A couple of Sundays back we returned to some of the ideas Thomas Jay Oord shared at Cafe Theologique back in March. I very digilently took notes and then very clumsily lost them, so I’m afraid I will be reflecting on what I can remember, rather than faithfully recording what Simon shared and we discussed.
The first thing Oord says is that God is spirit and so cannot directly effect the material world. I have never really thought of God having a corpereal form except in Christ, so on one level this doesn’t come as any kind of surprise, but saying that spirit cannot interact with matter has all sort of consequences for how we understand and live out our faith. It is a powerful reminder of our responsibility to be good stewards and good neighbours – if “Christ has no body now on earth but yours” (Tereas de Avila) then we must act in the world on his behalf – but it is not clear what it means for miracles.
How can an eye or a leg grow back if God cannot work with that tissue? Do our cells have a kind of consciousness that God can speak to? Or do all miracles have a rational physical explanation that has nothing to do with God at all? I have absolutely no idea [EDIT: not quite true, I have a very definite idea that miracles are of God, even if I don’t know exactly how] but I do wonder if saying that God is spirit might not be the same as saying that God cannot interact with matter. We take our body/soul dualism from Greek philosophy, but Jewish thought seems to have a more integrated view, and so perhaps spirit and matter are more interconnected than we know.
In case the picture wasn’t enough of a clue, the second thing Oord says is that God is love and that love is always uncontrolling. That God is love is unarguably one of the central tenets of our faith, and that love is uncontrolling seems to capture something we instinctively know about love, but together these statements add further challenge to the idea that divine sovereignty means that God is in control. That may feel uncomfortable and disorientating, like taking away a safety net or leaving everything open to chaos, but I was interested to find that when I looked for verses from scripture about God being in control, what I got were verses about God being faithful and holding authority. God can still be engaged and working out divine purposes, without acting like the Almighty Micromanager.
And surely we must say that God acts (whatever that looks like) in ways that are liberating rather than coercive, or we find ourselves with a Divine Dictator who looks nothing like the Lord who is gracious and compassionate, and nothing like the Christ who washed the feet of his dicsiples and gave himself up to death on a cross. As Bishop Curry reminded us, there is power in love, but it is the power to redeem and to transform, not to control or to manipulate.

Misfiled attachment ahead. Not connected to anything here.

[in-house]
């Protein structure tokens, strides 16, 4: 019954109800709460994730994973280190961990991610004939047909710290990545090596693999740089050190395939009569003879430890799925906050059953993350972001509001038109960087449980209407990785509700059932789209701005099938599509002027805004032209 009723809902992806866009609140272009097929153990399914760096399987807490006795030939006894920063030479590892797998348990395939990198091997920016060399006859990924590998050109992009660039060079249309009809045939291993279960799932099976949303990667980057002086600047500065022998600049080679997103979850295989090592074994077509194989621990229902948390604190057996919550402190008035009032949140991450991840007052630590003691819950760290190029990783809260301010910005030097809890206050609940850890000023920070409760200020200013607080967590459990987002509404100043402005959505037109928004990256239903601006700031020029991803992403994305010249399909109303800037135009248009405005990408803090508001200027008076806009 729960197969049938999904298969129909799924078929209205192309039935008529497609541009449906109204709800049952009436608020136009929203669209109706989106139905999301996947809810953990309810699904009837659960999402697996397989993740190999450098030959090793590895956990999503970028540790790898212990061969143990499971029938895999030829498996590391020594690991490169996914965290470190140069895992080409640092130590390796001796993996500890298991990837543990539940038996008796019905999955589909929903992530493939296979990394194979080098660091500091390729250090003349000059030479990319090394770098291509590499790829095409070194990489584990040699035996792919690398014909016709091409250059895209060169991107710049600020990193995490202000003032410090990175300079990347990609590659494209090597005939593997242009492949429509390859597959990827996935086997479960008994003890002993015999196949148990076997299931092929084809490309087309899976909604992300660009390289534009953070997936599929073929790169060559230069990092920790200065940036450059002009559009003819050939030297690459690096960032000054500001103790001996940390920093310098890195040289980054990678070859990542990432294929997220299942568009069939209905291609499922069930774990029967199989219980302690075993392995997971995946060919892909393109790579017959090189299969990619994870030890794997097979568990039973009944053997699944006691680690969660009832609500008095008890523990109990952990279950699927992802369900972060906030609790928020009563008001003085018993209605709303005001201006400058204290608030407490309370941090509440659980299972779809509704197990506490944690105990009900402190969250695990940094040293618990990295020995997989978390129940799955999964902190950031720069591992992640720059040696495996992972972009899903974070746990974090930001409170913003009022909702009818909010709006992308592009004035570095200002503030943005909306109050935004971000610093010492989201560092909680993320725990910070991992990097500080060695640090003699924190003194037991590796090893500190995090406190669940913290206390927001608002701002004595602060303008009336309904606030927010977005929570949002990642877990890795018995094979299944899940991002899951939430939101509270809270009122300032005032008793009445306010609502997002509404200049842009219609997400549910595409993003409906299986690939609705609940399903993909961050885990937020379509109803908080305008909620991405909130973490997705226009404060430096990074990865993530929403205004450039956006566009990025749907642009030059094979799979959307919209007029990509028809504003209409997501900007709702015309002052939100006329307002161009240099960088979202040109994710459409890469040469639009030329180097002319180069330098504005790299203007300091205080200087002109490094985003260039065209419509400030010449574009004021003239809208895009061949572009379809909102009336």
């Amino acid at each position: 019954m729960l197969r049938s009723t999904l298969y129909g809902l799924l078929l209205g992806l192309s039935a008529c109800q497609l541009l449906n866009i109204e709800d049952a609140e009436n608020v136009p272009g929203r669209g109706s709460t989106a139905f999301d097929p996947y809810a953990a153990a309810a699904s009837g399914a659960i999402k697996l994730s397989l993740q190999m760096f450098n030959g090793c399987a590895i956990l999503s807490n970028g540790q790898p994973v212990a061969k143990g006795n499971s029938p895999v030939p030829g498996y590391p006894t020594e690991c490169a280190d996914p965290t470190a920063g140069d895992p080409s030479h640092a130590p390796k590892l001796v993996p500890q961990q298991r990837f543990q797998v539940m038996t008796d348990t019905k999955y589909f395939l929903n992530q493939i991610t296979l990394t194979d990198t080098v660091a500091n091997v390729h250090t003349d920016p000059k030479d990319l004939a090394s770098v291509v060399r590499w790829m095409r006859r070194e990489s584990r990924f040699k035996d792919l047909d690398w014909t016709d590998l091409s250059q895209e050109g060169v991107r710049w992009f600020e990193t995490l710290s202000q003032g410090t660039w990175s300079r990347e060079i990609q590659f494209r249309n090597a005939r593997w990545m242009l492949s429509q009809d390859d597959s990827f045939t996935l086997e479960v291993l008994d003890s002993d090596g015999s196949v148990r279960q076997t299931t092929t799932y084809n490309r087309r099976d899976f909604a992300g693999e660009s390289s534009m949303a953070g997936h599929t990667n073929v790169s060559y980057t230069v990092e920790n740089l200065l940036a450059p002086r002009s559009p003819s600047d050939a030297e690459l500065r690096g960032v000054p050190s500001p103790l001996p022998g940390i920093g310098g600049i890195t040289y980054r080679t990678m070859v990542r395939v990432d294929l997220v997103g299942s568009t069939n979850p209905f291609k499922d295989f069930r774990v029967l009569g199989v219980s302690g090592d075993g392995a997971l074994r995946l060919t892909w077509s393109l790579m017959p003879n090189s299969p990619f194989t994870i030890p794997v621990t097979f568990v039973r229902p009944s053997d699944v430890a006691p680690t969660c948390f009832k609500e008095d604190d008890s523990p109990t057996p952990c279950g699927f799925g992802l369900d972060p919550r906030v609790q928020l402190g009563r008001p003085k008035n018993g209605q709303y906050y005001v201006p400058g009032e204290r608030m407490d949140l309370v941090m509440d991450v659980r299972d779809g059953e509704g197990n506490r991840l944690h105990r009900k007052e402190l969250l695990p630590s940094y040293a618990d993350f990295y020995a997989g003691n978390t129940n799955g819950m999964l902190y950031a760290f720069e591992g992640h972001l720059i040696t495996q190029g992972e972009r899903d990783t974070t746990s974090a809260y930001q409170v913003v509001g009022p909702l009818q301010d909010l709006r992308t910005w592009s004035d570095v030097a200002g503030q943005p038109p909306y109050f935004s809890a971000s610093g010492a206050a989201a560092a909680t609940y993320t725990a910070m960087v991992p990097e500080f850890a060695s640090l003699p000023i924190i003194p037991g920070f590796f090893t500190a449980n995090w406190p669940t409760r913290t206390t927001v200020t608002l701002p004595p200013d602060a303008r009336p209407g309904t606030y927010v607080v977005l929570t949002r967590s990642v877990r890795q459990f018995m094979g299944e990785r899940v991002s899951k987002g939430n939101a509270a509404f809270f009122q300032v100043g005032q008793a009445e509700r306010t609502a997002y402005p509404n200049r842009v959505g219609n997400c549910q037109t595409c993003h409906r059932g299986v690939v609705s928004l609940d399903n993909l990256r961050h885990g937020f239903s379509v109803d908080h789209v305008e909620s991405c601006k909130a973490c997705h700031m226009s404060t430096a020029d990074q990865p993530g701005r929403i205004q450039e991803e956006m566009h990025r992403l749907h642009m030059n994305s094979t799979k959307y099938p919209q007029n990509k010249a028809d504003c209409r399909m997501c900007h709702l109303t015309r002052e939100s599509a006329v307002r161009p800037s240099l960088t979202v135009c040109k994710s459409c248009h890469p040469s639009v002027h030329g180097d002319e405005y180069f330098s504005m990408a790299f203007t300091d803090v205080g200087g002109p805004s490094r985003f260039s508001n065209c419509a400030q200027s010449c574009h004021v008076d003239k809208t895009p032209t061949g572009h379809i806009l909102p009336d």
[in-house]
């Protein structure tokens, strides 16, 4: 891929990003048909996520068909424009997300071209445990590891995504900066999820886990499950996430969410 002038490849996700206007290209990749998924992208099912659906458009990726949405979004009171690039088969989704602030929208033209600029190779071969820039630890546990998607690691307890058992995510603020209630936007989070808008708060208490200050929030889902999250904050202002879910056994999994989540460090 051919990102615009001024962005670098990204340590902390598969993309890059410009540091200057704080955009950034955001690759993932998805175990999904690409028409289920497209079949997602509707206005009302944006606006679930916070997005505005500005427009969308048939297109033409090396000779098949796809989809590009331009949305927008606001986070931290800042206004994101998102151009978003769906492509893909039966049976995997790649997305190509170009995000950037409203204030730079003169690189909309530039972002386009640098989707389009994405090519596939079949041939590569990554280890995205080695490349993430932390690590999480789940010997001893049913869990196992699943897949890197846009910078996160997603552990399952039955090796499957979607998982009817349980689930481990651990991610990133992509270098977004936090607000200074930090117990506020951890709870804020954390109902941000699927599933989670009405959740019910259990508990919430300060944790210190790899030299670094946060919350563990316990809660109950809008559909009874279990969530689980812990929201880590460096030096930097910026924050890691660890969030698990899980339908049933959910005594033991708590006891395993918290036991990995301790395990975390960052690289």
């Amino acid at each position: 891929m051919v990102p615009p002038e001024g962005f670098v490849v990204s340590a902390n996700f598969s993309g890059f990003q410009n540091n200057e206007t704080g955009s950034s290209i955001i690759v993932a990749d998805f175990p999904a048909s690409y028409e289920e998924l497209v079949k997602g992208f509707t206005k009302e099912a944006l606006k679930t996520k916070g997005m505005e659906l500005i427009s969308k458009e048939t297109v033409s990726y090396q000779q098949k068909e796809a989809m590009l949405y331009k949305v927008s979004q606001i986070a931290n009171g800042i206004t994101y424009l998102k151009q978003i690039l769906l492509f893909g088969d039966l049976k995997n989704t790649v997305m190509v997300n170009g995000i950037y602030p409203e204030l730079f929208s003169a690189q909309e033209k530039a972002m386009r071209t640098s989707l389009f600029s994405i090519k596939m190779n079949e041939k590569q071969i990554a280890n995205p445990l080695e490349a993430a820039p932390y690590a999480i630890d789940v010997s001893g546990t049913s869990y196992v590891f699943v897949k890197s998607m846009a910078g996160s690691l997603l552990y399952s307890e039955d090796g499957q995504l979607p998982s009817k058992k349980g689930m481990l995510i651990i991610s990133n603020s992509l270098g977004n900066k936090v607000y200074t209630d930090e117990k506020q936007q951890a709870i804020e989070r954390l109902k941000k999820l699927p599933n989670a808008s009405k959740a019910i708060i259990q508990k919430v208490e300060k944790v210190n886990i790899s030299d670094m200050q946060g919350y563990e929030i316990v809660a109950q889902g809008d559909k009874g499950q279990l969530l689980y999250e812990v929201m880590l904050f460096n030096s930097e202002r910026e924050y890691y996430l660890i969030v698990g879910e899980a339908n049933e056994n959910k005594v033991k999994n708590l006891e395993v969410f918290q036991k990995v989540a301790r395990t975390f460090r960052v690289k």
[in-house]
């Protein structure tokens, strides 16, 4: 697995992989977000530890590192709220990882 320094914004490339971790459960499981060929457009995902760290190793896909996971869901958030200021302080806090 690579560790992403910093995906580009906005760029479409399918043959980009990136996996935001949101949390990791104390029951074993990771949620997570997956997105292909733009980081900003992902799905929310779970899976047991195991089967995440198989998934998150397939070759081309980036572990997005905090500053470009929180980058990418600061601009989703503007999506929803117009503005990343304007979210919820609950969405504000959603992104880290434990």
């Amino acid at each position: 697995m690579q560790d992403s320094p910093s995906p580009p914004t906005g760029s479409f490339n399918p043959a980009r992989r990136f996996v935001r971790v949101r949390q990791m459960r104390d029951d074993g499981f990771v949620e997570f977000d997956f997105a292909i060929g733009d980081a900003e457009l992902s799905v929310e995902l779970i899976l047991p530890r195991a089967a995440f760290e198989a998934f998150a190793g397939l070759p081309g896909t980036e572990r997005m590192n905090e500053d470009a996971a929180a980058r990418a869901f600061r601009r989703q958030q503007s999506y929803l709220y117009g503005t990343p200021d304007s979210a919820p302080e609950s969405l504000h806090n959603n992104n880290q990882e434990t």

[By the way, if you’ve not seen the sermon from the royal wedding yet, go watch it and then put it on repeat and pin it to your fridge.]
So I am totally with Oord on his second point, and I’m most of the way there on his first, but I am still working through everything that it all means, not least for the way I understand prayer. My experience and my reading of scripture tell me that I live in dynamic relationship with God, so that while I can no more coerce God than God can control me, God hears my prayers and is moved by them and can respond to them. That is a wonderful thing, but it does leave me with some tricky questions about what is happening when God doesn’t seem to be responding.
Simon presented one possibility, which suggests that because God works through influence and collaboration and not direct action, God’s will can be thwarted. There is a scriptural basis for this in an odd story from Daniel 10, when the man with a face like lightning who appears to the prophet says that he was delayed by the Prince of Persia, but was able to helped by the chief of princes, who the context suggests is a kind of territorial spirit. This suggests that God may want to speak and act through agents, but these may be prevented by things that are happening in the spiritual realm, and perhaps in the physical realm too, if we can also be agents of God.
I appreciate that there are a whole host of possible repsonses to this idea, and I admit that mine are mixed, but I do think there is something strangely comforting in the idea that God is trying to heal and to comfort and to renew, it just doesn’t always happen because there are things that are stopping it. It doesn’t lessen the pain of disease or depression or disaster, but it does help me to think that those things are the symptoms of a broken world which even God must negotiate, and not the collateral damage left by a God who powers through creation and ignores its cries.